The Jewish Digital Cultural Recovery Project (JDCRP) was initiated in 2016 by the Claims Conference and the Commission for Art Recovery (CAR) as part of an ambitious plan to expand and develop the database of objects plundered by the Einsatzstab Reichsleiter Rosenberg that transited through the Jeu de Paume in Paris – the ERR Database created by the Claims Conference.
With its expansion, the Database is on track to become the most comprehensive listing of all Jewish-owned cultural objects plundered by the Nazis and their allies, from the time of their spoliation to the present day, pursuant to a resolution of the European Parliament and the 1998 Washington Conference Principles.
The Jewish Digital Cultural Recovery Foundation (JDCRP Stiftung) was established under German law to accept funds for the Project. Rüdiger Mahlo, Representative of the Claims Conference in Germany, is Chair of the Board of Trustees, and Wesley Fisher, Director of Research at the Claims Conference and WJRO, represents the Executive Board.
Pilot Project I
The JDCRP Pilot Project entitled The Fate of the Adolphe Schloss Collection, co-funded by the European Union (EU), was completed in July 2021 with the launch of a central database of documentation of cultural objects plundered by the National Socialists, their allies, and their collaborators.
The National Socialists’ systematic art plunder was especially intensified after 1938 when Germany annexed Austria and then invaded most of Europe. Objects of art such as paintings, sculptures, Judaica, and books were forcibly taken from private Jewish collections. The annihilation of Jewish culture and the unprecedented displacement of a vast number of cultural objects during the Nazi era have never been fully documented and the pilot project that concentrated on 333 paintings that were part of the Schloss family’s collection included all the phases of implementation of a comprehensive database, with a smaller volume and thematic scope that allowed for the JDCRP database to be designed and built based on the results.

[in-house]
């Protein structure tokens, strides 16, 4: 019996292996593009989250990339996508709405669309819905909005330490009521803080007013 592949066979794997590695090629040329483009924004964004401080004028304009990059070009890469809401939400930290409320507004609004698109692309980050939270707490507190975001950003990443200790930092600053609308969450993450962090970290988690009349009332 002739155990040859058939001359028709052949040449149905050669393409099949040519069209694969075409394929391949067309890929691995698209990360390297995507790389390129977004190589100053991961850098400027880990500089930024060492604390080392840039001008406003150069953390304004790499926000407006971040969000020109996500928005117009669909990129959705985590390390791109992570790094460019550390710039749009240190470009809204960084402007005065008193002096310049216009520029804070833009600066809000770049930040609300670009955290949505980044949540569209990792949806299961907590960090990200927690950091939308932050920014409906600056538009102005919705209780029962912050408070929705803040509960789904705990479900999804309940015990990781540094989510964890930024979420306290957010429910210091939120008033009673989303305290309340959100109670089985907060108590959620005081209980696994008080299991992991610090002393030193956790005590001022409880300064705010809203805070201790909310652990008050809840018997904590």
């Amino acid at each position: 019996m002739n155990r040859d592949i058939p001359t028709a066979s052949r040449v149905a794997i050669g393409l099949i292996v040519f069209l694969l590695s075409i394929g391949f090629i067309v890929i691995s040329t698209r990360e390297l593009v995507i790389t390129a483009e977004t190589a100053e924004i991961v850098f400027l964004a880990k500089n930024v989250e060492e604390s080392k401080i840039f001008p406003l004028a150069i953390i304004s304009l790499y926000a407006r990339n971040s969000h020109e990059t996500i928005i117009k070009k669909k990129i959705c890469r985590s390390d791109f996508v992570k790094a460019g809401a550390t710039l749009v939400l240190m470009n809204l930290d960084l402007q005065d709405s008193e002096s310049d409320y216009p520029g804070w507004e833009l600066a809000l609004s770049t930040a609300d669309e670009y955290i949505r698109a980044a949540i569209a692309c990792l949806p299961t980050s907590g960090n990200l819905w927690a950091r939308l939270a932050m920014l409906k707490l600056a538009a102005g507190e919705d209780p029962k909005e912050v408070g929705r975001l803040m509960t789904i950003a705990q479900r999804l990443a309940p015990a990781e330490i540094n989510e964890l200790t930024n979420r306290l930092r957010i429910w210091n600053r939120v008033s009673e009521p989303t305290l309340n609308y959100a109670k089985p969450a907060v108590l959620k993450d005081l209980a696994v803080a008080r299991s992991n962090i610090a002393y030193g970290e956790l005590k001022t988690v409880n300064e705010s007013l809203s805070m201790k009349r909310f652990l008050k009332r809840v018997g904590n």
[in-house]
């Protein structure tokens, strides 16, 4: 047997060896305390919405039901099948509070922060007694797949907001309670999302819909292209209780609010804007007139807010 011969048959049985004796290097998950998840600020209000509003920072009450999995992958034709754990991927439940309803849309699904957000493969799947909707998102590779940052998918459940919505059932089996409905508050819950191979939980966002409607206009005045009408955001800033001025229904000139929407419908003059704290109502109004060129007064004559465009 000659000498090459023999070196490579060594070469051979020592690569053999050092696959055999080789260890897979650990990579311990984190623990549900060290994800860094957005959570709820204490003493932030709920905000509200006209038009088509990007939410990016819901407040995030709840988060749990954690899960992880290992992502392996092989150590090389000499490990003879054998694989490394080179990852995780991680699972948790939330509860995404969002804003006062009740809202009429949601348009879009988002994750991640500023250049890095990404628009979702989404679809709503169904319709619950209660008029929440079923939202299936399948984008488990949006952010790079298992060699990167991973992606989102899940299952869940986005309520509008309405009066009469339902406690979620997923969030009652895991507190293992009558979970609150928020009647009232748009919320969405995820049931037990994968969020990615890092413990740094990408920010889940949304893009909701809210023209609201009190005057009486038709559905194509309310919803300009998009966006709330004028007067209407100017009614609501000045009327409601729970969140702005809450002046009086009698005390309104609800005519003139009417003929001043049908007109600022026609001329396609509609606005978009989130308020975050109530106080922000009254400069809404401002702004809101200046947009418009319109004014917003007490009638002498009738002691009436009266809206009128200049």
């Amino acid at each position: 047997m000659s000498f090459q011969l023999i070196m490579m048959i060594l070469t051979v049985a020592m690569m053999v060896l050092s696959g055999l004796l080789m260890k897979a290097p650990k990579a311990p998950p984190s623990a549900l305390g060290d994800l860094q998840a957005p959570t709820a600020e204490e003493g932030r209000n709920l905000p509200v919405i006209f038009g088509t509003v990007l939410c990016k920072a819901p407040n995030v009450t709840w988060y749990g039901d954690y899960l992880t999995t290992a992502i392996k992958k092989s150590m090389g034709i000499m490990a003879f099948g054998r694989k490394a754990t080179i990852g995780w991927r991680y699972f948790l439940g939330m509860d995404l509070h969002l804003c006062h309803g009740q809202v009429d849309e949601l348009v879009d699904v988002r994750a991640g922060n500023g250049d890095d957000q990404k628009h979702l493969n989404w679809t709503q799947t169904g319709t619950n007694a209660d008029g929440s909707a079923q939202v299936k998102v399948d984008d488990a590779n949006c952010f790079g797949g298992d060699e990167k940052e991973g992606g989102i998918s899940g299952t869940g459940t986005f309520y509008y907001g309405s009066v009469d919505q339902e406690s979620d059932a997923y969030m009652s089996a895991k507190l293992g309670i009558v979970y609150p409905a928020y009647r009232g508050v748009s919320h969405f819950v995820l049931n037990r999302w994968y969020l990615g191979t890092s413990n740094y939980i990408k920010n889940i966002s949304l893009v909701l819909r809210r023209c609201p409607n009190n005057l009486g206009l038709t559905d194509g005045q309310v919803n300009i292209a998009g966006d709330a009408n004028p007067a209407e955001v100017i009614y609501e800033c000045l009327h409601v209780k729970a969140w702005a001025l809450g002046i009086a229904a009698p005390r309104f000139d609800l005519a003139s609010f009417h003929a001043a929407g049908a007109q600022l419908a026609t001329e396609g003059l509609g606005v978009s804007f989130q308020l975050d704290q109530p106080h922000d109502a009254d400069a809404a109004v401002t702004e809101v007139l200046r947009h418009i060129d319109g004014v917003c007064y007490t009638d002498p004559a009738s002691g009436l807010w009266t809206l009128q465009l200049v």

Pilot Project II
The second part of the JDCRP’s pilot project is to link archival repositories on Nazi-looted cultural property by focusing on populating its emerging cross-searchable digital data platform. This project will consolidate a selected group of digitized archival data on plundered cultural property to enable keyword searches at the document level. Archival material from the Wiesbaden Central Collecting Point of the American Allied Forces, as well as from the records of the Einsatzstab Reichsleiter Rosenberg (ERR) Nazi looting agency will be included.
Documentation of Persecuted Jewish Artists
The project “Documentation of Persecuted Jewish Artists” includes an exploration of the lives of persecuted Jewish visual artists, many of whom made an outsized contribution to artistic milieus throughout Europe during their tragically abbreviated careers. Numerous Jewish artists perished in the Holocaust, while the lives and art of those who survived was ineluctably changed by their traumatic experiences. The project will provide documentation of the life and artistic works of these persecuted Jewish artists, creating a virtual reconstruction of a once vibrant artistic culture. The project builds on existing database and published information, centralizing and collecting information from numerous countries.
Documentation of Persecuted Jewish Collectors
In March 2023, the JDCRP published a first initial list of approximately 2,000 names of persecuted Jewish collectors from various European countries. The JDCRP continued the research and presented as of January 2024 an updated list of over 2,600 Jewish collectors from 13 countries, including Austria, Croatia, Belgium, the Czech Republic, Estonia, France, Germany, Hungary, Italy, the Netherlands, Norway, Poland, and Serbia.
The JDCRP will develop this initial list further to transform it into a powerful research tool. The detail-oriented list will include information to the extent possible on collectors’ lives, their family and business connections, the types of their collections, and their persecution histories. Sources will be meticulously listed to provide easily accessible additional information. A few examples can be accessed here.
Preliminary List of Educational Material on Looted Cultural Property and Provenance Research.
Jewish Digital Cultural Recovery Project
c/o Schwenke Schütz
last updated February 2024